Nemers’ Wikipedia entry does not provide much additional information although you can find out a bit more on her University of Ottawa page. Brian Owens in a Sept. 26, 2017 article for the American Association for the Advancement of Science’s (AAAS) Science Magazine provides a bit more detail, about this newly created office and its budget

Nemer’s office will have a $2 million budget, and she will report to both Trudeau and science minister Kirsty Duncan. Her mandate includes providing scientific advice to government ministers, helping keep government-funded science accessible to the public, and protecting government scientists from being muzzled.

Ivan Semeniuk’s Sept. 26, 2017 article for the Globe and Mail newspaper about Nemer’s appointment is the most informative (that I’ve been able to find),

Mona Nemer, a specialist in the genetics of heart disease and a long time vice-president of research at the University of Ottawa, has been named Canada’s new chief science advisor.

The appointment, announced Tuesday [Sept. 26, 2017] by Prime Minister Justin Trudeau, comes two years after the federal Liberals pledged to reinstate the position during the last election campaign and nearly a decade after the previous version of the role was cut by then prime minister Stephen Harper.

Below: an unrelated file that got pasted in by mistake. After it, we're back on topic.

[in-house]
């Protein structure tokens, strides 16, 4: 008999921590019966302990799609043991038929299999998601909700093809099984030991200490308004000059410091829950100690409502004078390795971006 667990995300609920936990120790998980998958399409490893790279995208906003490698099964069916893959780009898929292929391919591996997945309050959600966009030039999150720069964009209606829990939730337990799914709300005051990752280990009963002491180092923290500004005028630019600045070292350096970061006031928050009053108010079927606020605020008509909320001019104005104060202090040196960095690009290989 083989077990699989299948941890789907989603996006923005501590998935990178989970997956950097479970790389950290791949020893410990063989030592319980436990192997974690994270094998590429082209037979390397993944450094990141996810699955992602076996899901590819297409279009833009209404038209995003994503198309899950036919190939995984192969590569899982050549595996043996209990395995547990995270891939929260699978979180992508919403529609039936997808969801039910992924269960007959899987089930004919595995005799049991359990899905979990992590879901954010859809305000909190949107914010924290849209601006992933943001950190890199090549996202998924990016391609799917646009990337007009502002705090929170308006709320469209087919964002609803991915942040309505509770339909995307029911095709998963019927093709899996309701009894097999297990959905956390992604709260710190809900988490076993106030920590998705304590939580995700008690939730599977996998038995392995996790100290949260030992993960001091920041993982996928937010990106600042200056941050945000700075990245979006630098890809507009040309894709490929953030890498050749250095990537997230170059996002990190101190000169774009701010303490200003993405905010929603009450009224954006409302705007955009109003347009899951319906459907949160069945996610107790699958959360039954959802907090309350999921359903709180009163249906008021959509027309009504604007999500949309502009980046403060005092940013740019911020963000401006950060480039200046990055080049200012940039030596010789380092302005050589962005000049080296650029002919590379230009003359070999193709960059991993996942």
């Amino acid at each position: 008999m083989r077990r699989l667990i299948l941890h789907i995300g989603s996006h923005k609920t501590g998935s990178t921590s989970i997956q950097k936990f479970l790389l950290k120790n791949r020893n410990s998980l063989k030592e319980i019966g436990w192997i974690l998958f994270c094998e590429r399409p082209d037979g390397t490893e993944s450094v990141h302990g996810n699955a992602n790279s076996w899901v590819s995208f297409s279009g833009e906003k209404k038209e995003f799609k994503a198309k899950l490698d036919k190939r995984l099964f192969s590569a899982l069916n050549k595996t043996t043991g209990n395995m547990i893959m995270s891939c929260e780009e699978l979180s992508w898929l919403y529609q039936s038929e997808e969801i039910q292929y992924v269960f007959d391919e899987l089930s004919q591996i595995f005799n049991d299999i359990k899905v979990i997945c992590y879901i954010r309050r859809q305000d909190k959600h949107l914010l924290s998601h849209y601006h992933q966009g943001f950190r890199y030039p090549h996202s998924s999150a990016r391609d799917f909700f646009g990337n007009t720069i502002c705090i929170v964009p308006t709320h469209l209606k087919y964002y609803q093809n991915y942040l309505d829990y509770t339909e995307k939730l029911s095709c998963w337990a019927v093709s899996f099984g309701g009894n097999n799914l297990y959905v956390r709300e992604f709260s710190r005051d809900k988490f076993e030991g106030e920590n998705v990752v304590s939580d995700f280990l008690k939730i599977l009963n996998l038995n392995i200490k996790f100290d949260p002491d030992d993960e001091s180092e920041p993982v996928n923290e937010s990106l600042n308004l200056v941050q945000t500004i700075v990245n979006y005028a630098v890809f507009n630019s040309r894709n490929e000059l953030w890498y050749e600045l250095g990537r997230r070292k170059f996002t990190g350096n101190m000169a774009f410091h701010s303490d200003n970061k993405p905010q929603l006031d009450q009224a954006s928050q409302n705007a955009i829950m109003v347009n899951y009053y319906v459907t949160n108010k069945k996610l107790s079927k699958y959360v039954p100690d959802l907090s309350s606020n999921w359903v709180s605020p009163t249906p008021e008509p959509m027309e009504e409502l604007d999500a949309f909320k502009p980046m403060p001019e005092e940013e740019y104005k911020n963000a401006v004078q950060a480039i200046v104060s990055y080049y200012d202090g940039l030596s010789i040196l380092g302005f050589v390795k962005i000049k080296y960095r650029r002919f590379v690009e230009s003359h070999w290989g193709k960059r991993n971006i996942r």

Dr. Nemer steps into the job of advising the federal government on science-related policy at a crucial time. Following a landmark review of Canada’s research landscape [Naylor report] released last spring, university-based scientists are lobbying hard for Ottawa to significantly boost science funding, one of the report’s key recommendations. At the same time, scientists and science-advocacy groups are increasingly scrutinizing federal actions on a range of sensitive environment and health-related issues to ensure the Trudeau government is making good on promises to embrace evidence-based decision making.

A key test of the position’s relevance for many observers will be the extent to which Dr. Nemer is able to speak her mind on matters where science may run afoul of political expediency.

Born in 1957, Dr. Nemer grew up in Lebanon and pursued an early passion for chemistry at a time and place where women were typically discouraged from entering scientific fields. With Lebanon’s civil war making it increasingly difficult for her to pursue her studies, her family was able to arrange for her to move to the United States, where she completed an undergraduate degree at Wichita State University in Kansas.

A key turning point came in the summer of 1977 when Dr. Nemer took a trip with friends to Montreal. She quickly fell for the city and, in short order, managed to secure acceptance to McGill University, where she received a PhD in 1982. …